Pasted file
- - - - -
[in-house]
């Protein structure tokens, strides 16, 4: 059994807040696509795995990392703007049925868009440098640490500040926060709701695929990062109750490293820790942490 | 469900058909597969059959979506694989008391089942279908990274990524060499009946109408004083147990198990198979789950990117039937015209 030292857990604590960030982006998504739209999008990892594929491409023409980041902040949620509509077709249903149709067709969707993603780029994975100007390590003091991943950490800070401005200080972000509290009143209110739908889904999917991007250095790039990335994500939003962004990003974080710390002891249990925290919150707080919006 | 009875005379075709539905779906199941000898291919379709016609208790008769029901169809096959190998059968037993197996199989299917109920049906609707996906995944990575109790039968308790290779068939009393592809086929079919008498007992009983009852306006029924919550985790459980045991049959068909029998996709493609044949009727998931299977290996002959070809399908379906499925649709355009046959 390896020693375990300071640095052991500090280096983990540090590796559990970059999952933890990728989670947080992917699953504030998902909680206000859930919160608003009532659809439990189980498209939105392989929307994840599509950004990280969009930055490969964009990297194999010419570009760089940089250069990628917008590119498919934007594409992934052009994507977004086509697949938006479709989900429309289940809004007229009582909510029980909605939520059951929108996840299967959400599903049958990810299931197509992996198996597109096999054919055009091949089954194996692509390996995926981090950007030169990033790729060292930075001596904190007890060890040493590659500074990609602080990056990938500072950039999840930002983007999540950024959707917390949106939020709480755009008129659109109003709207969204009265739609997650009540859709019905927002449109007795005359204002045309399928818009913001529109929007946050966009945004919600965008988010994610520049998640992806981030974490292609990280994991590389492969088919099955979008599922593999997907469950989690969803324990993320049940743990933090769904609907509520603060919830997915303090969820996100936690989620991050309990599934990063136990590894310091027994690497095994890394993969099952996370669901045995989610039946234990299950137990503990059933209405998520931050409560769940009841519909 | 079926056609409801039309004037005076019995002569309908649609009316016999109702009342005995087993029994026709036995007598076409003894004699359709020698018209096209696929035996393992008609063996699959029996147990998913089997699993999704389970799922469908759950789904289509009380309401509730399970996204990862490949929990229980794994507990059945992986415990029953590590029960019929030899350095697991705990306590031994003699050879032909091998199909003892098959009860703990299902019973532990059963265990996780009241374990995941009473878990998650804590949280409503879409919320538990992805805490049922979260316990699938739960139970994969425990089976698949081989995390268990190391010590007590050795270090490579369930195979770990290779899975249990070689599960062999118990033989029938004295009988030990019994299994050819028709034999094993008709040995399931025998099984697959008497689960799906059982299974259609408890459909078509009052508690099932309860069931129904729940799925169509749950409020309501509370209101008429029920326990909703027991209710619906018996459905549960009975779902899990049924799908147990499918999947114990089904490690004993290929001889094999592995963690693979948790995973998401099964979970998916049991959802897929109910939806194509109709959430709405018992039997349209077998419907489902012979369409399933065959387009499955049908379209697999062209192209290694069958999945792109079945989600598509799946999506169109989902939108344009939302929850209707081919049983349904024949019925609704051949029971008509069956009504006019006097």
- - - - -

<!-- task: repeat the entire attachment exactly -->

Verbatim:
[in-house]
């Protein structure tokens, strides 16, 4: 059994807040696509795995990392703007049925868009440098640490500040926060709701695929990062109750490293820790942490 | 469900058909597969059959979506694989008391089942279908990274990524060499009946109408004083147990198990198979789950990117039937015209 030292857990604590960030982006998504739209999008990892594929491409023409980041902040949620509509077709249903149709067709969707993603780029994975100007390590003091991943950490800070401005200080972000509290009143209110739908889904999917991007250095790039990335994500939003962004990003974080710390002891249990925290919150707080919006 | 009875005379075709539905779906199941000898291919379709016609208790008769029901169809096959190998059968037993197996199989299917109920049906609707996906995944990575109790039968308790290779068939009393592809086929079919008498007992009983009852306006029924919550985790459980045991049959068909029998996709493609044949009727998931299977290996002959070809399908379906499925649709355009046959 390896020693375990300071640095052991500090280096983990540090590796559990970059999952933890990728989670947080992917699953504030998902909680206000859930919160608003009532659809439990189980498209939105392989929307994840599509950004990280969009930055490969964009990297194999010419570009760089940089250069990628917008590119498919934007594409992934052009994507977004086509697949938006479709989900429309289940809004007229009582909510029980909605939520059951929108996840299967959400599903049958990810299931197509992996198996597109096999054919055009091949089954194996692509390996995926981090950007030169990033790729060292930075001596904190007890060890040493590659500074990609602080990056990938500072950039999840930002983007999540950024959707917390949106939020709480755009008129659109109003709207969204009265739609997650009540859709019905927002449109007795005359204002045309399928818009913001529109929007946050966009945004919600965008988010994610520049998640992806981030974490292609990280994991590389492969088919099955979008599922593999997907469950989690969803324990993320049940743990933090769904609907509520603060919830997915303090969820996100936690989620991050309990599934990063136990590894310091027994690497095994890394993969099952996370669901045995989610039946234990299950137990503990059933209405998520931050409560769940009841519909 | 079926056609409801039309004037005076019995002569309908649609009316016999109702009342005995087993029994026709036995007598076409003894004699359709020698018209096209696929035996393992008609063996699959029996147990998913089997699993999704389970799922469908759950789904289509009380309401509730399970996204990862490949929990229980794994507990059945992986415990029953590590029960019929030899350095697991705990306590031994003699050879032909091998199909003892098959009860703990299902019973532990059963265990996780009241374990995941009473878990998650804590949280409503879409919320538990992805805490049922979260316990699938739960139970994969425990089976698949081989995390268990190391010590007590050795270090490579369930195979770990290779899975249990070689599960062999118990033989029938004295009988030990019994299994050819028709034999094993008709040995399931025998099984697959008497689960799906059982299974259609408890459909078509009052508690099932309860069931129904729940799925169509749950409020309501509370209101008429029920326990909703027991209710619906018996459905549960009975779902899990049924799908147990499918999947114990089904490690004993290929001889094999592995963690693979948790995973998401099964979970998916049991959802897929109910939806194509109709959430709405018992039997349209077998419907489902012979369409399933065959387009499955049908379209697999062209192209290694069958999945792109079945989600598509799946999506169109989902939108344009939302929850209707081919049983349904024949019925609704051949029971008509069956009504006019006097």